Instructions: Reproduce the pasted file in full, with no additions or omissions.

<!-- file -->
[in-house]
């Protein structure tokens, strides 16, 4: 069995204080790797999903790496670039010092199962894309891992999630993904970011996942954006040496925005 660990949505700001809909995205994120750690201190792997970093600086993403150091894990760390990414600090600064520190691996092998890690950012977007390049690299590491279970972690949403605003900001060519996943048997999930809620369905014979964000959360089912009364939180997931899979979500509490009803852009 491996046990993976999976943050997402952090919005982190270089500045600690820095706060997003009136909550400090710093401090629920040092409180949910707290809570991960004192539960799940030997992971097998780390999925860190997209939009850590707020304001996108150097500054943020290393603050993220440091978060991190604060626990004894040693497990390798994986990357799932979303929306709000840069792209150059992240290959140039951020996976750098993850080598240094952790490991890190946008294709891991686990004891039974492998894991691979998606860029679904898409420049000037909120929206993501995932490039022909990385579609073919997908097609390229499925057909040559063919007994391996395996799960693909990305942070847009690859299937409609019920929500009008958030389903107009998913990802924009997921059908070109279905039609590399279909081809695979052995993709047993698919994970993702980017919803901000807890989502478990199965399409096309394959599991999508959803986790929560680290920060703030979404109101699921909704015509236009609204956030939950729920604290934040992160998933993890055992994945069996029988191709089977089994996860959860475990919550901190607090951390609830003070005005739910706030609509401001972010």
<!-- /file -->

[in-house]
């Protein structure tokens, strides 16, 4: 069995204080790797999903790496670039010092199962894309891992999630993904970011996942954006040496925005 660990949505700001809909995205994120750690201190792997970093600086993403150091894990760390990414600090600064520190691996092998890690950012977007390049690299590491279970972690949403605003900001060519996943048997999930809620369905014979964000959360089912009364939180997931899979979500509490009803852009 491996046990993976999976943050997402952090919005982190270089500045600690820095706060997003009136909550400090710093401090629920040092409180949910707290809570991960004192539960799940030997992971097998780390999925860190997209939009850590707020304001996108150097500054943020290393603050993220440091978060991190604060626990004894040693497990390798994986990357799932979303929306709000840069792209150059992240290959140039951020996976750098993850080598240094952790490991890190946008294709891991686990004891039974492998894991691979998606860029679904898409420049000037909120929206993501995932490039022909990385579609073919997908097609390229499925057909040559063919007994391996395996799960693909990305942070847009690859299937409609019920929500009008958030389903107009998913990802924009997921059908070109279905039609590399279909081809695979052995993709047993698919994970993702980017919803901000807890989502478990199965399409096309394959599991999508959803986790929560680290920060703030979404109101699921909704015509236009609204956030939950729920604290934040992160998933993890055992994945069996029988191709089977089994996860959860475990919550901190607090951390609830003070005005739910706030609509401001972010």